Taking Stock 30 January 2020
ONE of the techniques used by savvy investors to reduce the volatility of portfolio values is to invest in asset classes that are not correlated to other asset classes. They do not all go up or down for the same reason.
Traditionally, as an example, low-risk bonds rose in appeal when higher-risk equities were falling in value.
When inflation was threatening to undermine the future value of cash, gold prices would rise, as might other precious metal prices.
Some of these fundamental relationships have now been cast to the winds.
Property, equities and bonds have been moving together, priced by the deluge of money entrusted to fund managers and pension funds, many of whom have committed to invest robotically, value ignored.
There is no significant ''curve'' in the graph that tracks interest rates. For example, here in New Zealand the overnight cash rate is 1% and the 10-year bond rate is little more. The curve is almost a straight line. Nor do bond yields reward risk, failing to differentiate between quality borrowers (say the power companies) and junk bonds or securities (like the debenture of tiny finance companies).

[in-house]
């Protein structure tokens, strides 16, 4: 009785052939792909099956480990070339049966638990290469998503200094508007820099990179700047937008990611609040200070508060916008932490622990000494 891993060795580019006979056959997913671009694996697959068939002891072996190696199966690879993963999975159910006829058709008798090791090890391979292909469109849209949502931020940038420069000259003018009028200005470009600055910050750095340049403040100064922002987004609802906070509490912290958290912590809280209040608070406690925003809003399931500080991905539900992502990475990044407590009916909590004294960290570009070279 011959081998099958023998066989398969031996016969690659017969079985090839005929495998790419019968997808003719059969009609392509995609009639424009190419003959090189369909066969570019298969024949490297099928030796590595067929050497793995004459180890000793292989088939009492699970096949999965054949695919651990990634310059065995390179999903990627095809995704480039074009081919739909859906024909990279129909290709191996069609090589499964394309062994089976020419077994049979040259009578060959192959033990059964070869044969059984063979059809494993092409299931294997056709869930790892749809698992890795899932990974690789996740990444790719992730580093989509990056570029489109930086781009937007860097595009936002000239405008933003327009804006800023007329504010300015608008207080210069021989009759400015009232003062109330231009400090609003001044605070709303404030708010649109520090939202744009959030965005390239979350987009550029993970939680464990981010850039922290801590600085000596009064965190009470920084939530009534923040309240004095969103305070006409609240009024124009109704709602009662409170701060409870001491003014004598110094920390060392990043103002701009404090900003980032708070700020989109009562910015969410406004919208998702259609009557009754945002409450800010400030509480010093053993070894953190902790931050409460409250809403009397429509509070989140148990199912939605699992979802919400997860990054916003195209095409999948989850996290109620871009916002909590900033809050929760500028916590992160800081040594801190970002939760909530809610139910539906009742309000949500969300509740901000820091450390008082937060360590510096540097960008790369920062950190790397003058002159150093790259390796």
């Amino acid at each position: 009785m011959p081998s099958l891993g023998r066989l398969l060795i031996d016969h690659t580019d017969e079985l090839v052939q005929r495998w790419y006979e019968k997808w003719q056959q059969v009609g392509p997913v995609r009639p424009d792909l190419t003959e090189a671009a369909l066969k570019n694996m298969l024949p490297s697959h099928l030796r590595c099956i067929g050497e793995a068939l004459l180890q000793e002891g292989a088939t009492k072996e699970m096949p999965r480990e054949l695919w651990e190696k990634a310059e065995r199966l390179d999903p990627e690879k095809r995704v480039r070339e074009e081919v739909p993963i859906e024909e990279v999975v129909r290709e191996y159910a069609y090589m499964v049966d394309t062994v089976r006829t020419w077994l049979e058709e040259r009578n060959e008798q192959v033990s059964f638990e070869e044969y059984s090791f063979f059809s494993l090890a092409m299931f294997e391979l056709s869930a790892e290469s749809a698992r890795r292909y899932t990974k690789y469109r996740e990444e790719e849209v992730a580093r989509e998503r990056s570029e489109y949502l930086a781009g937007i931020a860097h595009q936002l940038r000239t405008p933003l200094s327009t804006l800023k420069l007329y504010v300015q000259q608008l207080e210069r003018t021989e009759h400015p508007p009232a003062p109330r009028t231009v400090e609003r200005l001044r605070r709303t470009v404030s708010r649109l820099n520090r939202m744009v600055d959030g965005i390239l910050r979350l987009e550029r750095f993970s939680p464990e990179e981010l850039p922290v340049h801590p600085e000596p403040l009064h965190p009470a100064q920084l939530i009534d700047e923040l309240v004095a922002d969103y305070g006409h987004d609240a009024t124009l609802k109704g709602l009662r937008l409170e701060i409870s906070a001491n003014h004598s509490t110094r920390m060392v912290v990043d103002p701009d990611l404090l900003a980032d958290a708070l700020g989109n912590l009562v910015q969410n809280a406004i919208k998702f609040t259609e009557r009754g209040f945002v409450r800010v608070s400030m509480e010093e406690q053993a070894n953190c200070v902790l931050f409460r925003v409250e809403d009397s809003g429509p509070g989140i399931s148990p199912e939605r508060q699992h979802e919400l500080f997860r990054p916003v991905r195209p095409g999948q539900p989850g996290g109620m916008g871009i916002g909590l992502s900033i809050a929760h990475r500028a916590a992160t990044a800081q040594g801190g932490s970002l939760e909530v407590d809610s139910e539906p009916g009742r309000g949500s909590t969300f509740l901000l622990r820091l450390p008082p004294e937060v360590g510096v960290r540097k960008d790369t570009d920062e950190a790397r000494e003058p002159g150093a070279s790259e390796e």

The one asset class that should never correlate with fiat currencies or paper securities is the precious metal sector.
Indeed the likes of gold and silver ought to be the fallback position for those who believe in their storage value.
Previously there was a cost in holding gold - the opportunity cost of giving up interest on the cash required to hold a metal which cedes no interest.
That cost has disappeared down the drains of Zero Interest Rate Policies, or even negative interest rates.
One might have expected that without the need to assess this cost, investors would look to hedge against market downturns by buying a metal that might be less volatile.
Almost every historically-used signal to buy, for example gold, is now flashing.
- There is no opportunity cost
- Gold usage exceeds supply
- Fiat currencies are being undermined by experimental monetary policy in most major economies